Phylicia Rashad’s support for Bill Cosby highlights division in black community

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In the case of the 83-year-old actor, it’s actually dozens of women – the majority of them white – over several years who have alleged sexual misconduct by Cosby dating back decades. (Cosby has always denied the allegations.)

Long before Cosby was convicted and sentenced in 2018 to three to 10 years in state prison for drugging and sexually assaulting Andrea Constand at her home in 2004, there had been a lot of debate about his guilt and innocence.

But nowhere more than in the black community, where Cosby had counted so much as an artist and education advocate.

America’s Favorite Dad

“The Cosby Show” was revolutionary television.

Aired from 1984 to 1992 on NBC, the sitcom depicts an upper-middle-class black family devoid of the usual stereotypes often attributed to black characters in Hollywood.

Cosby portrayed Dr. Heathcliff “Cliff” Huxtable, an obstetrician and patriarch of five children. Rashad played the matriarch, lawyer Clair Huxtable.

Their loving family dynamic – and the affable portrayal of Cosby as a comedic and oft-besieged father – has often found him topping polls as America’s favorite TV dad.

He embodied the parent that many who grew up in the tumultuous 80s as turnkey kids, or those whose dad is more absent than Huxtable, wished they had.

“The Cosby Show debuted in the Reagan era, when the spiraling scourges of crack, AIDS and homicide ravaged African Americans,” writer, teacher and cultural critic Jelani Cobb told Ebony magazine in 2015. “[The show was] huge among blacks because it was a counterpoint to the stream of negativity that we have heard and seen so often about us over the years. ”

As beloved as Cosby’s Dr Huxtable was, so was Clair de Rashad. Deeply loving wife, she has been a role model for Huxtable children (portrayed by Sabrina Le Beauf, Lisa Bonet, Malcolm-Jamal Warner, Tempestt Bledsoe and Keshia Knight Pulliam) and portrayed a strong black feminist in a television landscape with little.

This image seemed to contrast sharply with some when Rashad tweeted “FINALLY !!!! A terrible wrong is being righted – a miscarriage of justice is corrected!” after the Pennsylvania Supreme Court overturned Cosby’s conviction on Wednesday.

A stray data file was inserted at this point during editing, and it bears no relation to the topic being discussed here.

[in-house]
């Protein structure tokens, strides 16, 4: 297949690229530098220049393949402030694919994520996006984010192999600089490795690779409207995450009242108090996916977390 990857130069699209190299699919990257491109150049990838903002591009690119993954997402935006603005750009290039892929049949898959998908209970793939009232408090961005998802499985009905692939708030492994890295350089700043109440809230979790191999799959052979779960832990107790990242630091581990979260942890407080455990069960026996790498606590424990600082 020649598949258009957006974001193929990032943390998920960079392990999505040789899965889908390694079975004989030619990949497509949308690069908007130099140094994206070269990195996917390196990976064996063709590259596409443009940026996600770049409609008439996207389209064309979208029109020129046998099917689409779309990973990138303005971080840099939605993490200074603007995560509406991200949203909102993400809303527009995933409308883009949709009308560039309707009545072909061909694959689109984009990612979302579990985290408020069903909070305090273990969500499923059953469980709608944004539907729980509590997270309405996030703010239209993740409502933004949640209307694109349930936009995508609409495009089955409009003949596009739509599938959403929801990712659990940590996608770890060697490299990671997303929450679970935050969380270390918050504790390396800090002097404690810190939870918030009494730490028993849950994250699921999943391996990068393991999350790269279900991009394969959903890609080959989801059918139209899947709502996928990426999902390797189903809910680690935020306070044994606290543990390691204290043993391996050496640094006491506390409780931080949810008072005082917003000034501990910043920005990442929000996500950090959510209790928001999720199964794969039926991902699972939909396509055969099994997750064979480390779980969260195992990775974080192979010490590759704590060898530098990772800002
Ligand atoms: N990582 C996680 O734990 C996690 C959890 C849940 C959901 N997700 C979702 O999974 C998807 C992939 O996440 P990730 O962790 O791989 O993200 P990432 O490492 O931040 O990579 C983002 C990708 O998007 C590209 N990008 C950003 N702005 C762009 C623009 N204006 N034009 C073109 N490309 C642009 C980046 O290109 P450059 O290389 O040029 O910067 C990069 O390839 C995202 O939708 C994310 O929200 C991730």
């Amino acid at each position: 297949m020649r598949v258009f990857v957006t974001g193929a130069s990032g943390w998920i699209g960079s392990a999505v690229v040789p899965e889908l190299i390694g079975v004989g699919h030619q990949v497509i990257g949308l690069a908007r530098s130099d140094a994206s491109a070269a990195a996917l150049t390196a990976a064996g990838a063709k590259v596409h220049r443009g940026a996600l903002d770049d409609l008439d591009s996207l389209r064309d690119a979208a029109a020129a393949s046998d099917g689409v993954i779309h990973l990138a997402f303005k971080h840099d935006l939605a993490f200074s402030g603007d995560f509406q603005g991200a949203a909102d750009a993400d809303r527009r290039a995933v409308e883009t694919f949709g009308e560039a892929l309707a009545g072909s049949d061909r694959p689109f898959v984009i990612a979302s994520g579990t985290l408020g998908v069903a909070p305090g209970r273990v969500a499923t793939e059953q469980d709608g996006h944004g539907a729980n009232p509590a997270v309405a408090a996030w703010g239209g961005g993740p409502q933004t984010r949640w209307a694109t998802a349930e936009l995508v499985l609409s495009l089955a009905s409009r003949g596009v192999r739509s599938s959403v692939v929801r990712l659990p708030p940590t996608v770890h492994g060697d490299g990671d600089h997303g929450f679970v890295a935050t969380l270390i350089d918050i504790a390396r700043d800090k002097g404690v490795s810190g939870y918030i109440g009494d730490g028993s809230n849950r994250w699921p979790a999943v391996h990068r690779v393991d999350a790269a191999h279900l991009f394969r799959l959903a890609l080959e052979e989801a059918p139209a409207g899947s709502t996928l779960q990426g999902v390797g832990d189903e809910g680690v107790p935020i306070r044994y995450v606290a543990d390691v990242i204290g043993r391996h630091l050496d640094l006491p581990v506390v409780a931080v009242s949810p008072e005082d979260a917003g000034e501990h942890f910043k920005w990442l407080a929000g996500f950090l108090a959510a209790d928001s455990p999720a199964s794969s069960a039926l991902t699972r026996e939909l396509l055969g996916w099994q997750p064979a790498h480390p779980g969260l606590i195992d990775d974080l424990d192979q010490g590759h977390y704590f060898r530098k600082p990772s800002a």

‘What are you thinking about’

#ByePhylicia (a reference to the slogan “Bye Felicia” made popular by the 1995 hit movie “Friday”) started to become a trend and another famous TV mom even took to the floor.

“Phylicia what are you thinking !!!” Actress Janet Hubert, who played the original Aunt Viv in “The Fresh Prince of Bel Air,” tweeted. “I don’t know you, but to say that was terribly wrong.
This was complicated by the fact that Rashad is the new dean of the restored College of Fine Arts at her alma mater, Howard University in Washington, DC.
“I love @PhyliciaRashad but Howard has to take it off because how safe would you feel if your dean stood up for a man who ADMITTED drugging and raping women,” Evelyn Atieno, editor-in-chief of Affinity, tweeted.

Rashad sought to clarify his position amid the backlash, tweeting “I fully support survivors of sexual assault who come forward.”

“My post was in no way intended to be indifferent to their truth,” she wrote. “Personally, I know from my friends and family that such abuse has lifelong residual effects. My sincere wish is to be cured.”

Nothing bad

But not everyone disagreed with Rashad’s support for Cosby.

When Howard University posted a statement on his verified Instagram account disavowing Rahad’s original tweet – writing that he “lacked sensitivity towards survivors of sexual assault” – several people defended Rashad.

“She told the truth! one person commented.

“Dean Rashad didn’t do anything wrong! Another defender wrote.

It’s indicative of the division that has existed since the allegations against Cosby first became widespread in 2014, when a video of comedian Hannibal Buress speaking about Cosby went viral.

From the start, there was utter disbelief within the black community that a man of Cosby’s stature could have done something so heinous.

Disinformation was rampant. Cosby was said to be targeted because he was buying NBC, when in reality he had explored such a sale in 1992. And, like so many aspects of our culture in recent years, the allegations were politicized. . (In 2016, would-be Presidential Donald Trump was accused of sexual misconduct by several women, which he denied.)
There was also a discussion of misogyny after Barbara Bowman, one of Cosby’s accusers, wrote an opinion piece for the Washington Post in which she noted “it was only after a man… called Bill Cosby a rapist in a comedic act… caused the public outcry to begin in earnest. “

Black male celebrities like Cosby often rally when accused of wrongdoing as they become attorneys for the many black men unjustly accused and prosecuted in this country.

“History tells me that black men accused of raping white women have often been lynched. History tells me that black men who face the US justice system are disproportionately incarcerated,” Solomon Jones wrote in a article for WHYY radio in 2018. “History tells me that Cosby – a black man – had little chance of evading accusations from dozens of mostly white women.

History also tells us that while the #MeToo momentum may have helped grease the wheels that led to Cosby’s conviction, the overturning of that conviction was in part reminiscent of OJ Simpson’s 1995 trial. , who was eventually acquitted of the murders of his ex-wife. Nicole Brown Simpson and her friend Ron Goldman.

It is that rich and powerful black men can perform better in the legal system – a fact that seems less open to debate than their actual guilt or innocence.


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